Tibetan Prayer Flags Information

Traditionally, prayer flags are used to promote peace, compassion, strength, and wisdom. The flags do not carry prayers to 'gods,' a common misconception, rather the Tibetans believe the prayers and mantras will be blown by the wind to spread the good will and compassion into all pervading space. Therefore, prayer flags are thought to bring benefit to all.

By hanging flags in high places the "Wind Horse" will carry the blessings depicted on the flags to all beings. As wind passes over the surface of the flags which are sensitive to the slightest movement of the wind, the air is purified and sanctified by the Mantras.

The prayers of a flag become a permanent part of the universe as the images fade from exposure to the elements. Just as life moves on and is replaced by new life, Tibetans renew their hopes for the world by continually mounting new flags alongside the old. This act symbolizes a welcoming of life changes and an acknowledgment that all beings are part of a greater ongoing cycle.

The best times to put up new prayer flags are in the mornings on sunny, windy days.

Traditionally, prayer flags come in sets of five, one in each of five colors. The five colors represent the elements, and are arranged from left to right in a specific order. Different elements are associated with different colors for specific traditions and purposes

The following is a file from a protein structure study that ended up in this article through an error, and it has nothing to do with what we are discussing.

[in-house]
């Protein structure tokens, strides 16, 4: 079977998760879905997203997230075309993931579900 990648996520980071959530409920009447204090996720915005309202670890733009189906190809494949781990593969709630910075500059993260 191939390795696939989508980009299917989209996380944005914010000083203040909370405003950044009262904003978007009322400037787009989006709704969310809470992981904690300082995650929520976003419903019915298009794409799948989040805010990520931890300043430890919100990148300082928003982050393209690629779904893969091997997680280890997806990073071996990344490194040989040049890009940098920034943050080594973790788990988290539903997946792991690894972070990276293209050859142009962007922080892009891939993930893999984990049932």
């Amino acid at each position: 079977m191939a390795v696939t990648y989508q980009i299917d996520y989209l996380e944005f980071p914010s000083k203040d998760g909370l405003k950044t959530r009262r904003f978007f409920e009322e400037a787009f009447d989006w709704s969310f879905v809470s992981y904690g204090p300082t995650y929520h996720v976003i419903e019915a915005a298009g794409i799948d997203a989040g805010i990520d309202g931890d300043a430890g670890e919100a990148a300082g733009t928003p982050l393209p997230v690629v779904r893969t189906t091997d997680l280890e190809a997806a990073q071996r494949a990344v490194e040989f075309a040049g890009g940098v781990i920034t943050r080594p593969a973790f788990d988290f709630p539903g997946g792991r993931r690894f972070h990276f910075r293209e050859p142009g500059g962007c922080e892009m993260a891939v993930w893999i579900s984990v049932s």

* Blue (symbolizing sky/space)

* White (symbolizing air/wind)

* Red (symbolizing fire)

* Green (symbolizing water)

* Yellow (symbolizing earth)

The center of a prayer flag traditionally features a "Ta" (powerful or strong horse) bearing three flaming jewels (specifically ratna) on its back. The Ta is a symbol of speed and the transformation of bad fortune to good fortune. The three flaming jewels symbolize the Buddha, the Dharma (Buddhist teachings), and the Sangha (Buddhist community), the three cornerstones of Tibetan philosophical tradition.

Surrounding the Ta are various versions of approximately 400 traditional mantras (powerful ritual utterances), each dedicated to a particular deity (in Tibetan, deities are not so much gods as "aspects of the divine" which are manifest in each part of the whole non-dual universe, including individual humans). These writings include mantras from three of the great Buddhist Bodhisattvas: Padmasambhava (Guru Rinpoche), Avalokiteśvara (Chenrezig, the bodhisattva of compassion, and the patron of the Tibetan people), and Manjusri.

In addition to mantras, prayers for the long life and good fortune of the person who hangs the flags are included.

Because the symbols and mantras on prayer flags are sacred, they should be treated with respect. They should not be placed on the ground or used in clothing. Old prayer flags should be burned.

During the Cultural Revolution, prayer flags were discouraged but not entirely eliminated. Many traditional designs may have been lost. Currently, different styles of prayer flags can be seen all across the Tibetan region.


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